|Year : 2017 | Volume
| Issue : 1 | Page : 8-12
An audit on the appropriateness of coronary computed tomography angiography referrals in a tertiary cardiac center
Ahmed Ali Alderazi1, Mary Lynch2
1 Department of Medicine, Royal College of Surgeons in Ireland, Medical University of Bahrain, Busiateen, Bahrain
2 Mohammed bin Khalifa Cardiac Centre, Bahrain
|Date of Web Publication||15-May-2017|
Mohammed Bin Khalifa Bin Salman al Khalifa Cardiac Centre, Bahrain Defence Force Hospital, Al Riffa
Source of Support: None, Conflict of Interest: None
| Abstract|| |
Background: In response to growing concerns regarding the overuse of coronary computed tomography angiography (CCTA) in the clinical setting, multiple societies, including the American College of Cardiology Foundation, have jointly published revised criteria regarding the appropriate use of this imaging modality. However, previous research indicates significant discrepancies in the rate of adherence to these guidelines.
Aim: To assess the appropriateness of CCTA referrals in a tertiary cardiac center in Bahrain.
Methods: This retrospective clinical audit examined the records of patients referred to CCTA between the April 1, 2015 and December 31, 2015 in Mohammed bin Khalifa Cardiac Center. Using information from medical records, each case was meticulously audited against guidelines to categorize it as appropriate, inappropriate, or uncertain.
Results: Of the 234 records examined, 176 (75.2%) were appropriate, 47 (20.1%) were uncertain, and 11 (4.7%) were inappropriate. About 74.4% of all referrals were to investigate coronary artery disease (CAD). The most common indication that was deemed appropriate was the detection of CAD in the setting of suspected ischemic equivalent in patients with an intermediate pretest probability of CAD (65.9%). Most referrals deemed inappropriate were requested to detect CAD in asymptomatic patients at low or intermediate risk of CAD (63.6%).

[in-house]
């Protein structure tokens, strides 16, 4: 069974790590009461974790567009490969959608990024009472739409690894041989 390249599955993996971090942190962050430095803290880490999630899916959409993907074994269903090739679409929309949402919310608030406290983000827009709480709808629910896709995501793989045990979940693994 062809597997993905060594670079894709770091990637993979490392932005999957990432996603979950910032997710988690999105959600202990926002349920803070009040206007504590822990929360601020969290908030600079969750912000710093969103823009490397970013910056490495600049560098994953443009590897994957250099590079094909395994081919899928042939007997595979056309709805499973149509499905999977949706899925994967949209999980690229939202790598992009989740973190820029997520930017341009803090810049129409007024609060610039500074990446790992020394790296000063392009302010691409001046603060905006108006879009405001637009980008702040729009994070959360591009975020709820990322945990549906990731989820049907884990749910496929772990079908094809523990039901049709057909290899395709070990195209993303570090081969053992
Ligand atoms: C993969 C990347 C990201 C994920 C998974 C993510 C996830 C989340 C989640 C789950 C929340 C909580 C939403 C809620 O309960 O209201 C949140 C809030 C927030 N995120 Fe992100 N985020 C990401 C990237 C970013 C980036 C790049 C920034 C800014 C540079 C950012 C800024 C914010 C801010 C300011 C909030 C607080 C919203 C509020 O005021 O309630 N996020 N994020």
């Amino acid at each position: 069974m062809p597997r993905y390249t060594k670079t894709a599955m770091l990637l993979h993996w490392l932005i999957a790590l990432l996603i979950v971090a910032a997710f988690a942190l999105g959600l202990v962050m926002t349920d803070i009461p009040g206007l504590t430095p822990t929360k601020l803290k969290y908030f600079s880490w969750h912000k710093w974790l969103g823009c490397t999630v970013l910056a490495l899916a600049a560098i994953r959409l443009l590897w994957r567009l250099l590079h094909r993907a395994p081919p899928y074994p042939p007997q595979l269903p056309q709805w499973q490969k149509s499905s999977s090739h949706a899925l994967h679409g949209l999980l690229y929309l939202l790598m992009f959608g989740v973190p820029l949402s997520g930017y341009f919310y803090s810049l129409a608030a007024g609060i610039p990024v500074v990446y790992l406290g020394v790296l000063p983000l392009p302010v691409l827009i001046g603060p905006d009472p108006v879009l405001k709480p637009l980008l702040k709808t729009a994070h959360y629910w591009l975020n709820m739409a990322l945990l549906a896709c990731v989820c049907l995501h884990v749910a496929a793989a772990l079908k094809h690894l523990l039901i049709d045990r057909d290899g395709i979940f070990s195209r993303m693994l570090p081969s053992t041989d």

Conclusion: This audit demonstrates a relatively low rate of inappropriate CCTA referrals, indicating the appropriate and efficient use of this resource in the Mohammed bin Khalifa Cardiac Center. Agreement on and reclassification of “uncertain” cases by guideline authorities would facilitate a deeper understanding of referral appropriateness.
Keywords: Cardiac imaging, coronary computed tomography, coronary computed tomography angiography, coronary computed tomography angiography appropriateness, coronary computed tomography angiography referrals, coronary imaging
|How to cite this article:|
Alderazi AA, Lynch M. An audit on the appropriateness of coronary computed tomography angiography referrals in a tertiary cardiac center. Heart Views 2017;18:8-12
|How to cite this URL:|
Alderazi AA, Lynch M. An audit on the appropriateness of coronary computed tomography angiography referrals in a tertiary cardiac center. Heart Views [serial online] 2017 [cited 2017 May 23];18:8-12. Available from: http://www.heartviews.org/text.asp?2017/18/1/8/206203
| Introduction|| |